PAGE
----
She also calls William & Mary home — and with good reason. Because of its outstanding reputation for global education, the College was among the many universities Williams Sharp considered when she was weighing various schools.
“I was looking for a good school with a strong international relations program on the East Coast,” says Williams Sharp, who is an economics major on a pre-med track. “William and Mary had many factors I was attracted to, and for the right price.”
One of those factors was the College’s ability to satisfy her many interests, which include medicine, economics, public health, international relations and community service. Named a James Monroe Scholar at the beginning of her sophomore year, she also knew she could apply her interests to a large-scale research project of her own design.
In the summer of 2008, Williams Sharp used a Monroe Scholar summer research grant, made possible in part by annual gifts to the Fund for William and Mary, to travel to Kenya, where she worked at a private clinic in Kawangware, a slum of Nairobi. For five weeks, she explored economic barriers to healthcare by interviewing 160 people to understand why they make certain healthcare decisions and how they budget their incomes, and basic demographics. She also interned at a nonprofit clinic for two weeks, talking with patients and staff about how the clinic is run.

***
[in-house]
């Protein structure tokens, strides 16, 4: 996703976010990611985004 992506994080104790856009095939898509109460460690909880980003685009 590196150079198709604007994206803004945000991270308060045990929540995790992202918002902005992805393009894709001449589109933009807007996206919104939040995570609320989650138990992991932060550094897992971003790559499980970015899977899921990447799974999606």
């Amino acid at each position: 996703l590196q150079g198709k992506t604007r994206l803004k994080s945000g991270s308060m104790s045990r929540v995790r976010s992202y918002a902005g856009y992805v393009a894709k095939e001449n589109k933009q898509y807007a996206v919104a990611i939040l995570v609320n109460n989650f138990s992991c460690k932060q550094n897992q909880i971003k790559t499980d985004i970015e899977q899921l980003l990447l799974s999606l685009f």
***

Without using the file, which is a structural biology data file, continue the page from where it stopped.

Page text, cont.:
Not only did Williams Sharp expand her knowledge of medicine and economics, but she learned a lot about herself, sometimes overcoming reluctance to work in unsafe areas of Nairobi. She also proved that she could handle being a doctor after watching and assisting with two births, as well as carrying out the routine and less exciting tasks that medical professionals face.
At William & Mary, Williams Sharp chairs the Service Committee of the International Relations Club, which raises money for different global non-governmental organizations and educates the College community about developing world issues. She is also a caller for the student Phonathon, a job she truly loves because of its impact on the College.
Williams Sharp is grateful for the many opportunities that
enrich her college experience — as well as those members of the William &
Mary family who make such opportunities possible through private support.
“Without the summer research grant, I could not have done research in Kenya,”
she says. “The costs would simply have been too high.”
Ultimately Williams Sharp sees herself working in a clinic very much like the one she visited last summer. “This research opportunity has been incredibly important to my future plans,” she says. “Medicine in the developing world is truly something for which I have a passion.”